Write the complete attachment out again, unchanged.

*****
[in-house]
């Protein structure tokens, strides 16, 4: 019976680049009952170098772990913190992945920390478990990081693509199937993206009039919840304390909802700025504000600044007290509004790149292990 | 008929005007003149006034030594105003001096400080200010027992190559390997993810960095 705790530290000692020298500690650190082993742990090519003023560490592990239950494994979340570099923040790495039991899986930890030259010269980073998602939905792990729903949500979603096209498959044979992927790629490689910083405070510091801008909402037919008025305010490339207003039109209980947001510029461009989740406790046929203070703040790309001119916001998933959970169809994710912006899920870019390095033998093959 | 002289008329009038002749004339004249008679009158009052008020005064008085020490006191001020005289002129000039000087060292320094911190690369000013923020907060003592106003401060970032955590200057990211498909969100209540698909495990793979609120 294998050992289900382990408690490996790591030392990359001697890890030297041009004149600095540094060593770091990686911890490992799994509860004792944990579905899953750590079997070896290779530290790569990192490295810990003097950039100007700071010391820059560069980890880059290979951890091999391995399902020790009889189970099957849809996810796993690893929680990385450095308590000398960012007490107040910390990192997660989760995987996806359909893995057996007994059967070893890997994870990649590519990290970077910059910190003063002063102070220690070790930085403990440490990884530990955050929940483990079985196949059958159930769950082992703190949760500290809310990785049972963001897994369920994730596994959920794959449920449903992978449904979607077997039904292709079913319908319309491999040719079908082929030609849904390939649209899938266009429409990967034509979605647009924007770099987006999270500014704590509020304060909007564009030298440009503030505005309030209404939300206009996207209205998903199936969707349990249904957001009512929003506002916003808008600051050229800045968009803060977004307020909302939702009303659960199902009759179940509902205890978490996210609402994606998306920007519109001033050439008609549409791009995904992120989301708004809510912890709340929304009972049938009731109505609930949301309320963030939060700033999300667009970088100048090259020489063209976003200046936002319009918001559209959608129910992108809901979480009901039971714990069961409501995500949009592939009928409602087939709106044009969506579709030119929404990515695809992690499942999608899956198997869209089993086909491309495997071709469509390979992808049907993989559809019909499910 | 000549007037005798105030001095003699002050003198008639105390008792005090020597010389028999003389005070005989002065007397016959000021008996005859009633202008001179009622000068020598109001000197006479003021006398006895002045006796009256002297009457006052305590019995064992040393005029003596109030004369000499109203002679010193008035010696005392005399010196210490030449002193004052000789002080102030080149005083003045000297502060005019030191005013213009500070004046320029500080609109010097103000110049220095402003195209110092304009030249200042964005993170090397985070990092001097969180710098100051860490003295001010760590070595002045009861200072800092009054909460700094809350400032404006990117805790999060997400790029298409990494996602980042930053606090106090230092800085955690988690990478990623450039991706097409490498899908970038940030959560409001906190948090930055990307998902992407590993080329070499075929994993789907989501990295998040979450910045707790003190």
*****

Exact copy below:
[in-house]
């Protein structure tokens, strides 16, 4: 019976680049009952170098772990913190992945920390478990990081693509199937993206009039919840304390909802700025504000600044007290509004790149292990 | 008929005007003149006034030594105003001096400080200010027992190559390997993810960095 705790530290000692020298500690650190082993742990090519003023560490592990239950494994979340570099923040790495039991899986930890030259010269980073998602939905792990729903949500979603096209498959044979992927790629490689910083405070510091801008909402037919008025305010490339207003039109209980947001510029461009989740406790046929203070703040790309001119916001998933959970169809994710912006899920870019390095033998093959 | 002289008329009038002749004339004249008679009158009052008020005064008085020490006191001020005289002129000039000087060292320094911190690369000013923020907060003592106003401060970032955590200057990211498909969100209540698909495990793979609120 294998050992289900382990408690490996790591030392990359001697890890030297041009004149600095540094060593770091990686911890490992799994509860004792944990579905899953750590079997070896290779530290790569990192490295810990003097950039100007700071010391820059560069980890880059290979951890091999391995399902020790009889189970099957849809996810796993690893929680990385450095308590000398960012007490107040910390990192997660989760995987996806359909893995057996007994059967070893890997994870990649590519990290970077910059910190003063002063102070220690070790930085403990440490990884530990955050929940483990079985196949059958159930769950082992703190949760500290809310990785049972963001897994369920994730596994959920794959449920449903992978449904979607077997039904292709079913319908319309491999040719079908082929030609849904390939649209899938266009429409990967034509979605647009924007770099987006999270500014704590509020304060909007564009030298440009503030505005309030209404939300206009996207209205998903199936969707349990249904957001009512929003506002916003808008600051050229800045968009803060977004307020909302939702009303659960199902009759179940509902205890978490996210609402994606998306920007519109001033050439008609549409791009995904992120989301708004809510912890709340929304009972049938009731109505609930949301309320963030939060700033999300667009970088100048090259020489063209976003200046936002319009918001559209959608129910992108809901979480009901039971714990069961409501995500949009592939009928409602087939709106044009969506579709030119929404990515695809992690499942999608899956198997869209089993086909491309495997071709469509390979992808049907993989559809019909499910 | 000549007037005798105030001095003699002050003198008639105390008792005090020597010389028999003389005070005989002065007397016959000021008996005859009633202008001179009622000068020598109001000197006479003021006398006895002045006796009256002297009457006052305590019995064992040393005029003596109030004369000499109203002679010193008035010696005392005399010196210490030449002193004052000789002080102030080149005083003045000297502060005019030191005013213009500070004046320029500080609109010097103000110049220095402003195209110092304009030249200042964005993170090397985070990092001097969180710098100051860490003295001010760590070595002045009861200072800092009054909460700094809350400032404006990117805790999060997400790029298409990494996602980042930053606090106090230092800085955690988690990478990623450039991706097409490498899908970038940030959560409001906190948090930055990307998902992407590993080329070499075929994993789907989501990295998040979450910045707790003190």